A Day Potentially Fraught with Major Developments

June 8, 2017

First up is ECB President Mario Draghi’s press conference. The Governing Council didn’t change interest rates. No surprise there. But new macro-forecasts will be unveiled, and there are risks that the growth outlook will be made brighter but also that projected inflation may be lowered.

Next comes former FBI Director Comey’s testimony before the Senate Intelligence Committee that begins at 14:00 GMT (10:00 EDT). Comey’s been a man of many surprises and a penchant for dramatic timing, so here’s his chance to reveal all.

Finally, Britain is holding parliamentary elections today. Polls close at 22:00 local time (21:00 GMT and 17:00 EDT). Prime Minister May called a snap election just two years after the last one with the intent to strengthen her mandate for the hard Brexit negotiations ahead. She’s proven a weak campaigner, running away from engaging her opponent in a debate, and the Conservatives initial status as a prohibitive favorite has seen the lead badly depleted in successive opinion polls. It now seems possible that the party may have to rule in coalition with others.

Ahead of this trio of events, markets have marked time with movements relatively muted.

  • The dollar rose overnight by 0.2% against the euro, yen, Swiss franc and Aussie dollar, and it’s edged 0.1% higher relaitve to the loonie and sterling. The kiwi is up 0.2%, and the yuan and peso are steady against the U.S. currency.
  • Ten-year sovereign debt yields rose 3 basis points in the U.K., 2 bps in Japan and a basis point in German. A rise in the 10-year Treasury futures yield has also occurred.
  • Gold and oil prices are down by 0.5% and 0.3%, but industrial metals rose.
  • Stocks in the Pacific Rim are mostly up modestly, with gains of 0.4% in Hong Kong, 0.3% in China, and 0.2% in Australia, Taiwan and South Korea. However, Japan’s Nikkei fell 0.4% after news that estimated first-quarter Japanese GDP growth has been halved to 1.0% at an annualized rate.
  • Stocks in Europe have so far risen 1.0% in Spain, 1.6% in Italy, 0.5% in Germany and Greece and 0.4% in France but are down 0.1% in Britain as voters there continue to cast their ballots.

Revised Euroland GDP growth was also reported and now shows a quarterly non-annualized advance of 0.6% instead of 0.5% as indicated a month ago. On-year growth was revised up 0.2 percentage points to 1.9%.

China’s trade surplus in May turned out to be smaller than forecast but still hefty at $40.81. On-year growth in exports of 8.7% and especially imports of 14.8% were both greater than expected.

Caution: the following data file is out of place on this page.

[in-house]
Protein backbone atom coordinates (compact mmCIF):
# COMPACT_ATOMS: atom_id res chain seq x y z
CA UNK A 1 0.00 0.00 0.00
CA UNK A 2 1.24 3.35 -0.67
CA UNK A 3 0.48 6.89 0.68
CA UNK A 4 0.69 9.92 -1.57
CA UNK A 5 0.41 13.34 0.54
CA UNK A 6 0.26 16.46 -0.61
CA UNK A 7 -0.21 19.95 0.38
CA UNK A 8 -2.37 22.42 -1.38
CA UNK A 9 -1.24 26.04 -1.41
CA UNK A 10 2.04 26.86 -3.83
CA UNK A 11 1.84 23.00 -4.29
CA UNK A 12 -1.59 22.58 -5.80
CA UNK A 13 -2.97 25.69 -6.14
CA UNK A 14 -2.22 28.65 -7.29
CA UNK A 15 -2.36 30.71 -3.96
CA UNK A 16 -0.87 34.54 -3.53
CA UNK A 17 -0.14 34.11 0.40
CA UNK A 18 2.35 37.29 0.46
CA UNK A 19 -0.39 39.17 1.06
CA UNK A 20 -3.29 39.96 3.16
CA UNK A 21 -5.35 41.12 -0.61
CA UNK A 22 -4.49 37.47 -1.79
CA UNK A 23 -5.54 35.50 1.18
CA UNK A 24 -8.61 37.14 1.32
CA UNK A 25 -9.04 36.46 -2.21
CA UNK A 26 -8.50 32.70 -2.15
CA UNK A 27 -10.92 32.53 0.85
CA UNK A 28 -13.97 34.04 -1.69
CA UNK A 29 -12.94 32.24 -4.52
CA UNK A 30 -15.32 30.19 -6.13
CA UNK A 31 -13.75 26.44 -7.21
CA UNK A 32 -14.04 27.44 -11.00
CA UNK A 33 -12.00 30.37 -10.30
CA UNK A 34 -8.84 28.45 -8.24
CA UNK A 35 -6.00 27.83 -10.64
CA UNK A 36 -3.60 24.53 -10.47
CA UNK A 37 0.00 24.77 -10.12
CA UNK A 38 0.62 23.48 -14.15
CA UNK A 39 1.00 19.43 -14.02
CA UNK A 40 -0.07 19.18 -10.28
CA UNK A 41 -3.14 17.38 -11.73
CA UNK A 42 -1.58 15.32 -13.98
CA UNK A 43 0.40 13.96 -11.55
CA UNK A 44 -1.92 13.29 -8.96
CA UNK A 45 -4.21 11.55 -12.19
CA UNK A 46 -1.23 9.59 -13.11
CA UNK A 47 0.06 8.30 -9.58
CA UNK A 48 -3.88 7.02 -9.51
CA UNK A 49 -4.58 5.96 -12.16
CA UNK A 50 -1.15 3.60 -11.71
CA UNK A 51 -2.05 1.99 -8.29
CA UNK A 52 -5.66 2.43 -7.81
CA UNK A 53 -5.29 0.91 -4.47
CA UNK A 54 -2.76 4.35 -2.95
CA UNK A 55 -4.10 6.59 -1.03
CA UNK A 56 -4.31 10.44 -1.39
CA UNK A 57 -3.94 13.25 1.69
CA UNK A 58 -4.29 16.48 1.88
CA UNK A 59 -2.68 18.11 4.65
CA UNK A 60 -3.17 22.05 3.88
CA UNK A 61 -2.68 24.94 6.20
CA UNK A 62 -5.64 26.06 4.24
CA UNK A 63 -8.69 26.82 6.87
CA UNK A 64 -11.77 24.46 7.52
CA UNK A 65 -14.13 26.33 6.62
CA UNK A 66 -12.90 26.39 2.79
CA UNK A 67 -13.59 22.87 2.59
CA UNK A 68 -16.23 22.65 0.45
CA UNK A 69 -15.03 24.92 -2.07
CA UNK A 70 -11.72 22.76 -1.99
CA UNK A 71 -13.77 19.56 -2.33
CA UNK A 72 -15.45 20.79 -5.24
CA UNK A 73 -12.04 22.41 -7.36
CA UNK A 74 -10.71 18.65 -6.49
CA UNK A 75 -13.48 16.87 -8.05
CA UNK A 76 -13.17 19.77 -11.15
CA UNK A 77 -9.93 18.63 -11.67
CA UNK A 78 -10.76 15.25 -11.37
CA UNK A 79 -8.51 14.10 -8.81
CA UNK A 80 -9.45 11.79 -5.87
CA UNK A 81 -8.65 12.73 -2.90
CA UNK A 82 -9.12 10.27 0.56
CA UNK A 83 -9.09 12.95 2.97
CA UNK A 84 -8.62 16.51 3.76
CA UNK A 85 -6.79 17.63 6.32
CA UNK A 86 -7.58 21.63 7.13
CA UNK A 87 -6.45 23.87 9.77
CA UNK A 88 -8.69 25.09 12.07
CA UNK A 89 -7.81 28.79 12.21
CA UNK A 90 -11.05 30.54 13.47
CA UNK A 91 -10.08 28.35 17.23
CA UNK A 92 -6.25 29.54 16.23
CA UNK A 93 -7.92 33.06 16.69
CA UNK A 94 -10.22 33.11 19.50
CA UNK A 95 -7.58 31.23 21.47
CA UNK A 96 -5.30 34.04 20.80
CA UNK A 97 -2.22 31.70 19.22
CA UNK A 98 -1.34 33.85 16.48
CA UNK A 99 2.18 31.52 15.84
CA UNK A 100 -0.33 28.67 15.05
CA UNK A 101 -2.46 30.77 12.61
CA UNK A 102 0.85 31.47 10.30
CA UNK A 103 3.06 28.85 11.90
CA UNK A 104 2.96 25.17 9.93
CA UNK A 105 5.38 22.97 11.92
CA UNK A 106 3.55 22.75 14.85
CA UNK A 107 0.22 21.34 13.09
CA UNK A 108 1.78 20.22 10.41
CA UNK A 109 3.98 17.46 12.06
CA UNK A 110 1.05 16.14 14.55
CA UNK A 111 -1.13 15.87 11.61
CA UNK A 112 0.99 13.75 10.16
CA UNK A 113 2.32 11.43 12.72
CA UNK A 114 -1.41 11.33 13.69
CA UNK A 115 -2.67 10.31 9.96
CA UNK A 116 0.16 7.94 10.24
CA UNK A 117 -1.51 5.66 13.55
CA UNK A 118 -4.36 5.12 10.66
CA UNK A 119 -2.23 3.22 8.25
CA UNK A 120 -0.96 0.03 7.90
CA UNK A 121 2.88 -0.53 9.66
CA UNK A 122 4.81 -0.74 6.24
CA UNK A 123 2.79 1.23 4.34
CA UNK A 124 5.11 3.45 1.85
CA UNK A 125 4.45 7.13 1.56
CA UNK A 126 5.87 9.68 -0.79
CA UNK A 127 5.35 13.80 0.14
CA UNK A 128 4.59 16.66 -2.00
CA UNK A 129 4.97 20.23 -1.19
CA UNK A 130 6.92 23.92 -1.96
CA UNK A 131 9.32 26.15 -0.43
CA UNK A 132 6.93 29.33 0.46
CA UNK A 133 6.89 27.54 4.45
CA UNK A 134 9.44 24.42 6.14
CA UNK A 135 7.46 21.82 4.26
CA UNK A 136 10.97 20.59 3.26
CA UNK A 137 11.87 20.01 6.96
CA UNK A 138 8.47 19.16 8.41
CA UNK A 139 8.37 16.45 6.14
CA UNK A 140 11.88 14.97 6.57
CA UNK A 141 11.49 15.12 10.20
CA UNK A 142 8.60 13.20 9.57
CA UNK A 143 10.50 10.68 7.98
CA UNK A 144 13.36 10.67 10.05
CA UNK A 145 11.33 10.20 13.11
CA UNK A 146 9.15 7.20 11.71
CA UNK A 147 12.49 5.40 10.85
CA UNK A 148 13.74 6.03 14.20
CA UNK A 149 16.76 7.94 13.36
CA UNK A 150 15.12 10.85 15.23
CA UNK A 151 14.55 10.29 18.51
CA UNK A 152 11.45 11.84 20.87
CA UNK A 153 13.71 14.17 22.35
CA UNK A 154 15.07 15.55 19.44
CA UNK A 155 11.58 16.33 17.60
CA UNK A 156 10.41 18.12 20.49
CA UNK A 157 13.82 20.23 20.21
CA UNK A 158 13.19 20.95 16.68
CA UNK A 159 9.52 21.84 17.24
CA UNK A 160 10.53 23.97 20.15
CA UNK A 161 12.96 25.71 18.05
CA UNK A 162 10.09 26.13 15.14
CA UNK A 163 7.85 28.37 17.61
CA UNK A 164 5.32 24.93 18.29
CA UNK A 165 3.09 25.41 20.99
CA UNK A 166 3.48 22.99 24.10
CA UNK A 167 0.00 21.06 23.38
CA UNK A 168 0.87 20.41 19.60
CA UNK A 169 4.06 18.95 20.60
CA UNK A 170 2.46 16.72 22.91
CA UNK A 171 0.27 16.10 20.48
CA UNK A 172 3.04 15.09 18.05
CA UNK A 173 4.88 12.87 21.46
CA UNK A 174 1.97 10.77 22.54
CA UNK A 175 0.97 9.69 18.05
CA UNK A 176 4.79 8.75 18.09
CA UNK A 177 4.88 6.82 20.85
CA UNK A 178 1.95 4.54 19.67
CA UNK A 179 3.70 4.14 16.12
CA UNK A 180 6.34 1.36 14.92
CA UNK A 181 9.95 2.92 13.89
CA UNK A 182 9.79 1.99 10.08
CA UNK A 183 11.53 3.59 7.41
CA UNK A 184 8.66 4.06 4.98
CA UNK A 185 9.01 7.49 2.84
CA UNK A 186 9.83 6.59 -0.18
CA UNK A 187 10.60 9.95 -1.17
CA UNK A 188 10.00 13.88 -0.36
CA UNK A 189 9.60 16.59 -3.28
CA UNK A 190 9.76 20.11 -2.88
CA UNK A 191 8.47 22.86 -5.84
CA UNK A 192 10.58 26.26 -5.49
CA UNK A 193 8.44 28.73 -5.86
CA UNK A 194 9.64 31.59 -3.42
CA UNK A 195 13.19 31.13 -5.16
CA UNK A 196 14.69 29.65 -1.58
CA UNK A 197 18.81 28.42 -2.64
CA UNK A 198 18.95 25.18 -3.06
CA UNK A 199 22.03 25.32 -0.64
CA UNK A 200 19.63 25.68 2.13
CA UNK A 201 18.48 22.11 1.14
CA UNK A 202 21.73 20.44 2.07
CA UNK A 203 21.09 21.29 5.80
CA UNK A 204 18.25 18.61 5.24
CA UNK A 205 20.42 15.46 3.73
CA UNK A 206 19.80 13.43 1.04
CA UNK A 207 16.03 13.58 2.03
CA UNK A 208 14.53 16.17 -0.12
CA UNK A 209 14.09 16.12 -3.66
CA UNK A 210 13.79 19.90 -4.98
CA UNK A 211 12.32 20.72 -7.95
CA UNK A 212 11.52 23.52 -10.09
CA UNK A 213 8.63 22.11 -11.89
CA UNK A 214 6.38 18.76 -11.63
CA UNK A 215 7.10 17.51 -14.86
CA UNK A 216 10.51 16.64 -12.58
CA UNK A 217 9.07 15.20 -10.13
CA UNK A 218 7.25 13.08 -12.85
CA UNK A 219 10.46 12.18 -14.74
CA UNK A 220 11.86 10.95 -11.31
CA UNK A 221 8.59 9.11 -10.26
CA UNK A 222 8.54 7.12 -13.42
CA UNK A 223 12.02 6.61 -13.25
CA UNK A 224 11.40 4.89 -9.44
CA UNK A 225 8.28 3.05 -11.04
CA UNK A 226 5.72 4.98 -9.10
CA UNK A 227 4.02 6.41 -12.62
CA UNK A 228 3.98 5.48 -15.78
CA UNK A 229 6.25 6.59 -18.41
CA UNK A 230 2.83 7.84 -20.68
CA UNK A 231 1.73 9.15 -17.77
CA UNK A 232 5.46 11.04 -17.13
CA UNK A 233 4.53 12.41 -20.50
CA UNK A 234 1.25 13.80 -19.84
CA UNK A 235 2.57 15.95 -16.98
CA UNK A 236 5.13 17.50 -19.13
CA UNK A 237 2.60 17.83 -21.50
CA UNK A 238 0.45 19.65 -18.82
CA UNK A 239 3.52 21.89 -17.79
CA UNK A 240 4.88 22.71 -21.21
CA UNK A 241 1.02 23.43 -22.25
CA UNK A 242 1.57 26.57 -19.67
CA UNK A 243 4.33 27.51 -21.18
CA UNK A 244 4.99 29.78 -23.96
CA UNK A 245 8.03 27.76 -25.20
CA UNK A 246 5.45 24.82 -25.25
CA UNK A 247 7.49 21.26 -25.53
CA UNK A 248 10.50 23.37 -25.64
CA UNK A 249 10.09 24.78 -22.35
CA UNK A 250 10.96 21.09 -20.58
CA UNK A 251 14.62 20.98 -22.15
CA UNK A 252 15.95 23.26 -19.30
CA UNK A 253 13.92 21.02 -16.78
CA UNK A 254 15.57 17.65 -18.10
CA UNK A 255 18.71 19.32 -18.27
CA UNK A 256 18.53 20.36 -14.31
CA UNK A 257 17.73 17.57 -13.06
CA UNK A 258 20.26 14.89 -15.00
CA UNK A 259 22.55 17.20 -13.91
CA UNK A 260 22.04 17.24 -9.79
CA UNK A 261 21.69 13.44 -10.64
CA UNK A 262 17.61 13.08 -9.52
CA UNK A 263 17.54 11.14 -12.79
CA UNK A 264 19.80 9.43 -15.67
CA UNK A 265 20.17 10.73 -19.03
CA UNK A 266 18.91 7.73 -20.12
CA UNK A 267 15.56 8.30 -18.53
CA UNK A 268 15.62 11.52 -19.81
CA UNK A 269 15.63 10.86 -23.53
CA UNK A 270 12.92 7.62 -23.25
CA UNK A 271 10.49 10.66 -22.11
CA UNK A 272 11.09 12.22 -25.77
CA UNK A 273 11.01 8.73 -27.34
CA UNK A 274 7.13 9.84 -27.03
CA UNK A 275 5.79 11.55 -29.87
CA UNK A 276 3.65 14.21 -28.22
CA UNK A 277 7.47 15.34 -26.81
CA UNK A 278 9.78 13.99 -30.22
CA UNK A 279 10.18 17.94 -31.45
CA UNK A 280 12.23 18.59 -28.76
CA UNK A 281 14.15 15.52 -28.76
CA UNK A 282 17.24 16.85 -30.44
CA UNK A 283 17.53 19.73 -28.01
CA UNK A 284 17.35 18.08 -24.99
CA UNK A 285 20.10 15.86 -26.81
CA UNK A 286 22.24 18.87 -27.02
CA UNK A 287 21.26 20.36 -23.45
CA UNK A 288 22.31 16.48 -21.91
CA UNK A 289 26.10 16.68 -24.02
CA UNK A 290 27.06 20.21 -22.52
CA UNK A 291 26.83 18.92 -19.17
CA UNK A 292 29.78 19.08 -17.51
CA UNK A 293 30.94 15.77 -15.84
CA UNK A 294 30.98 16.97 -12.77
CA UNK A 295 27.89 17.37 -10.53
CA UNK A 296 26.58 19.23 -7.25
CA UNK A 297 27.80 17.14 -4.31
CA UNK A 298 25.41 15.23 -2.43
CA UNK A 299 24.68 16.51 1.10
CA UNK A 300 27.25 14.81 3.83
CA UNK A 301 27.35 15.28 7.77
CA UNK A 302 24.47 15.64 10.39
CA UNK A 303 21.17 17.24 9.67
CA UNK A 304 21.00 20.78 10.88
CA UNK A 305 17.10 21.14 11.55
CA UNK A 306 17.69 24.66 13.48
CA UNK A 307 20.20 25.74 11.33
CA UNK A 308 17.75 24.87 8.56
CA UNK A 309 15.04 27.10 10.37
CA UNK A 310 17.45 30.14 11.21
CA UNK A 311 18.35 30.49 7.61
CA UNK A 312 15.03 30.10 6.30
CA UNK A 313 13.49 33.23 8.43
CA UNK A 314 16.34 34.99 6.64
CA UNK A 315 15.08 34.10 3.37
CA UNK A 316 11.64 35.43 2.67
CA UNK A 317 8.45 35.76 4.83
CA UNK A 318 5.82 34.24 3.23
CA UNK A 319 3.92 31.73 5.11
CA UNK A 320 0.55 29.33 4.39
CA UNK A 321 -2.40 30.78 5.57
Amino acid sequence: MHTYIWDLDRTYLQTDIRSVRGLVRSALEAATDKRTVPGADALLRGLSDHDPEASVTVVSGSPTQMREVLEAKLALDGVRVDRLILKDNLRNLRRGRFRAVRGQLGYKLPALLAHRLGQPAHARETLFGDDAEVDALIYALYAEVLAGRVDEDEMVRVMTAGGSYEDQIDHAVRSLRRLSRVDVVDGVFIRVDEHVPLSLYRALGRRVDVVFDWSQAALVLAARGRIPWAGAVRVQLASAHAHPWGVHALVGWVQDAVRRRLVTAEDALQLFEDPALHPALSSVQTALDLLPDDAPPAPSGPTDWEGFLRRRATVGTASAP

Besides the aforementioned revised Japanese GDP figures, other data from that country were released. Six-tenths of the 1.0% rise in GDP was ascribed to personal consumption. Net Exports enhanced GDP by 0.6 percentage points as well, but that impact was neutralized by an equal drag from inventories. Non-residential investment growth was revised sharply lower.

  • The economy watchers index increased 0.5 points to a 3-month high of 48.6, and prospects in this gauge of the service sector brightened as well.
  • Japan’s current account surplus widened. The unadjusted total, a surplus of JPY 1.952 trillion was 7.5% greater in April than a year earlier, and the seasonally adjusted surplus rose to JPY 1.807 trillion from JPY 1.731 trillion in the prior month.
  • Japanese bankruptcies, which had posted a 2.2% on-year dip in April, were 19.5% greater in May than a year before.
  • On-year growth in bank lending accelerated to 3.2% from 3.0% in March, 2.8% in the first quarter and 2.5% in the final quarter of 2016.
  • Stock and bond transactions last week generated a net capital inflow of 934 billion yen versus an outflow of 816 billion yen the week before.

German industrial production rose 0.8% in April and was 2.9% greater than a year earlier. The rise was paced by energy and intermediate manufactured goods.

Australia’s trade surplus narrowed sharply to A$ 555 million in April from A$ 3.17 billion in March and A$ 3.74 billion in February.

The British Royal Institute of Chartered Surveyors housing price index fell back to a reading of 17% in May after three months at 22% in a row.

Swiss unemployment remained at 3.2% in seasonally adjusted terms. Greek unemployment slipped to 22.5% in March.

After reporting a lower-than-expected French manufacturing business sentiment score of 97 in May from 99 in April, officials at the Bank of France lowered their projected second-quarter growth rate by 0.1 percentage point to 0.2%. France had a EUR 3.1 billion current account deficit in April versus shortfalls of EUR 2.1 billion in March and EUR 2.4 billion in April 2016.

The National Bank of Serbia’s policy interest rate was kept at 4.0%. It’s last change came in July 2016, a cut of 25 basis points.

U.S. weekly jobless insurance claims and Canadian housing starts will be reported later.

Copyright 2017, Larry Greenberg. All rights reserved. No secondary distribution without express permission.




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